Our MLAs should accept democratic will of UK people

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The Assembly spent an another hour and a half debating the result of the referendum and more specifically ‘Northern Ireland and the European Single Market.’

During the course of the debate, many of the same names who were firmly on the remain side banged the drum that they have been wearing out for four months. Indeed, many who have yet to accept the democratic will of the majority of people across the UK continue to believe that Northern Ireland should be treated as a special case..again.

Stephen Farry of Alliance- when commenting on what he referred to as “a landmark vote” in the Assembly said: “There are a number of different political routes and negotiated outcomes that can give effect to this wish of the Assembly and attention now turns to them.”

Instead of using their time in the ‘legislative labyrinth’ that is this Assembly to discuss and debate devolved issues that they can affect directly, it would appear that at all costs- our Assembly members would prefer to avoid introducing or passing real legislation with real responsibilities. Their “attention” (as Mr Farry put it) appears to be focused on ignoring a referendum result and doing all they can to try and overturn it.

Alliance, SDLP, Sinn Fein and it would appear, the UUP (despite claiming they now respect the referendum result) want to stay inside the European single market and disrespect the decision of the majority of people across the United Kingdom to leave the EU and all that comes with it. How quickly they forget that during the referendum, prominent remainers- like David Cameron said repeatedly: “If you vote to leave, you are voting to leave the single market”. They ignore the base reality that growth in the world right now cannot be found inside the bureaucratic EU- where economies are rapidly falling. They don’t wish to recognise the new realities and new opportunities that leaving the EU will present us with.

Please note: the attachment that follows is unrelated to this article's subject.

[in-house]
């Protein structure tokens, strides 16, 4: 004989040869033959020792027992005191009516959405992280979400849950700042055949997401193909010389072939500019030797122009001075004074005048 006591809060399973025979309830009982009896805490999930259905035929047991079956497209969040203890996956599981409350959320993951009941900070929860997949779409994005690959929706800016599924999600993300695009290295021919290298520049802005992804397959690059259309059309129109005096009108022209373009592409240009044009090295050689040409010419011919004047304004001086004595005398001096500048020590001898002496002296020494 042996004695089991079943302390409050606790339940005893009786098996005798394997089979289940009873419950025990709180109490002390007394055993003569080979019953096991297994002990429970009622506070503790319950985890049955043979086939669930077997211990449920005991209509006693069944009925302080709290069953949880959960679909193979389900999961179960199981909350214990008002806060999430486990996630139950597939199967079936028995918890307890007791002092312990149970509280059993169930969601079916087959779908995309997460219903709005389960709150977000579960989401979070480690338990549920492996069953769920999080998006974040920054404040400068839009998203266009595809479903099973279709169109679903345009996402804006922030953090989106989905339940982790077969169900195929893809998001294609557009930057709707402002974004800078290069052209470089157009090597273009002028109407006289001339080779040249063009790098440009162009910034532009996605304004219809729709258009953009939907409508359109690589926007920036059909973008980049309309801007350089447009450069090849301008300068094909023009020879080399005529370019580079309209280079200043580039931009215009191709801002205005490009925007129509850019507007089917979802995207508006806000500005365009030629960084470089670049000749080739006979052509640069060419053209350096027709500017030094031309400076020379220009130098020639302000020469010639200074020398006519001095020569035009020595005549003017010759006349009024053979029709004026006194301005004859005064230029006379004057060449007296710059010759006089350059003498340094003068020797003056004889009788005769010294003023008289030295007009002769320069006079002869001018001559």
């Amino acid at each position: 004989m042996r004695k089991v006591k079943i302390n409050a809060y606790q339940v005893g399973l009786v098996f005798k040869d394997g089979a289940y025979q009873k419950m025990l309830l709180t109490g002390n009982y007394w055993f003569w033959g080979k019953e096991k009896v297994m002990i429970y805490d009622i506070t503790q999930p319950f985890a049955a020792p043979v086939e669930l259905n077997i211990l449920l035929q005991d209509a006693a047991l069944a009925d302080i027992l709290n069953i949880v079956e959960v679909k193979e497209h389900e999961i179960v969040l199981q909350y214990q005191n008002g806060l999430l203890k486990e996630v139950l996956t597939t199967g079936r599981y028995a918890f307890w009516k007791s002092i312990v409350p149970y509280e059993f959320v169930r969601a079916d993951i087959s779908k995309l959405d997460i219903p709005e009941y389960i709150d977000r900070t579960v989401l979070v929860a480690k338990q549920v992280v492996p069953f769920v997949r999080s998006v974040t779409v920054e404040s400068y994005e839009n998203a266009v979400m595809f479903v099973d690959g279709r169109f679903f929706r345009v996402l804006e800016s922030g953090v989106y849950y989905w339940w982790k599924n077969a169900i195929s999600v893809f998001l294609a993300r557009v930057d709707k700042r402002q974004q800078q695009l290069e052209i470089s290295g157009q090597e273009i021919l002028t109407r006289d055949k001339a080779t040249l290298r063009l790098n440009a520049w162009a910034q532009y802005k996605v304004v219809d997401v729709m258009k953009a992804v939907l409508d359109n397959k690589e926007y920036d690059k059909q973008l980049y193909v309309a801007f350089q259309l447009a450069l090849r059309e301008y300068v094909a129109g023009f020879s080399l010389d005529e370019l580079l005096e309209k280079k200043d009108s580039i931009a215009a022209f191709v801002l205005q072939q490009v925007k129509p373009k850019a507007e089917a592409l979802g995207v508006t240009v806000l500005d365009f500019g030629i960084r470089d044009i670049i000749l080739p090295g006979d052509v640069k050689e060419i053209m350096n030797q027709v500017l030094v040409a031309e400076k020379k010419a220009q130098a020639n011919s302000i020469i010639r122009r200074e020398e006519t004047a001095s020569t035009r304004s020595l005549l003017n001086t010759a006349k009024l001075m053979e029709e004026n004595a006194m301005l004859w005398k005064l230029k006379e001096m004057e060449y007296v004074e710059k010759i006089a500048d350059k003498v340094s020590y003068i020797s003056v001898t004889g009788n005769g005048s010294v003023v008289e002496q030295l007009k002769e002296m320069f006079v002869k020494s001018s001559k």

In truth, the Assembly vote on the Single Market doesn’t mean a jot. Northern Ireland, England, Scotland or Wales were not on the ballot- the United Kingdom was. We entered the European Union as one United Kingdom and we will leave as one United Kingdom. The trade arrangement agreed by our Government outside the EU will be one for the entire United Kingdom.

Perhaps our well paid Assembly members could recognise this, accept the democratic will of the majority of people in the United Kingdom and get on with their job of debating devolved matters and representing the people that elected them to the Assembly on local issues.

Jonathan Lavery, Belfast, BT5